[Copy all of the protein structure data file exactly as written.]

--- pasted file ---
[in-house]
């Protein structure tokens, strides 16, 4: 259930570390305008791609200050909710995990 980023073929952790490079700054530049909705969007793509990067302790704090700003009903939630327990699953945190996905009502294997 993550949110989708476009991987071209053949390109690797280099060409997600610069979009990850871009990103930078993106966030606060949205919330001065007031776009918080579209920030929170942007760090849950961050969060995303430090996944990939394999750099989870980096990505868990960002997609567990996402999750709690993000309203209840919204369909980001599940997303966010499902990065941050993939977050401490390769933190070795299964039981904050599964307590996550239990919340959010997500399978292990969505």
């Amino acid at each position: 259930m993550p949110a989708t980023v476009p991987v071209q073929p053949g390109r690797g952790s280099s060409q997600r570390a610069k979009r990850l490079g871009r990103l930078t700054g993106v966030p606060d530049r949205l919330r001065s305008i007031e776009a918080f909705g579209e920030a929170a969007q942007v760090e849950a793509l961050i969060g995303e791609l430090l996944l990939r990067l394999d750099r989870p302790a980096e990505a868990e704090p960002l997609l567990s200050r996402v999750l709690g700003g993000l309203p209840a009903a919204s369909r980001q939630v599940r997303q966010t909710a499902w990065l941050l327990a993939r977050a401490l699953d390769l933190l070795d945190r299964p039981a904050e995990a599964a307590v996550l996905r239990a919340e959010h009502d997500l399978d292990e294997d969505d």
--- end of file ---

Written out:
[in-house]
């Protein structure tokens, strides 16, 4: 259930570390305008791609200050909710995990 980023073929952790490079700054530049909705969007793509990067302790704090700003009903939630327990699953945190996905009502294997 993550949110989708476009991987071209053949390109690797280099060409997600610069979009990850871009990103930078993106966030606060949205919330001065007031776009918080579209920030929170942007760090849950961050969060995303430090996944990939394999750099989870980096990505868990960002997609567990996402999750709690993000309203209840919204369909980001599940997303966010499902990065941050993939977050401490390769933190070795299964039981904050599964307590996550239990919340959010997500399978292990969505």
């Amino acid at each position: 259930m993550p949110a989708t980023v476009p991987v071209q073929p053949g390109r690797g952790s280099s060409q997600r570390a610069k979009r990850l490079g871009r990103l930078t700054g993106v966030p606060d530049r949205l919330r001065s305008i007031e776009a918080f909705g579209e920030a929170a969007q942007v760090e849950a793509l961050i969060g995303e791609l430090l996944l990939r990067l394999d750099r989870p302790a980096e990505a868990e704090p960002l997609l567990s200050r996402v999750l709690g700003g993000l309203p209840a009903a919204s369909r980001q939630v599940r997303q966010t909710a499902w990065l941050l327990a993939r977050a401490l699953d390769l933190l070795d945190r299964p039981a904050e995990a599964a307590v996550l996905r239990a919340e959010h009502d997500l399978d292990e294997d969505d």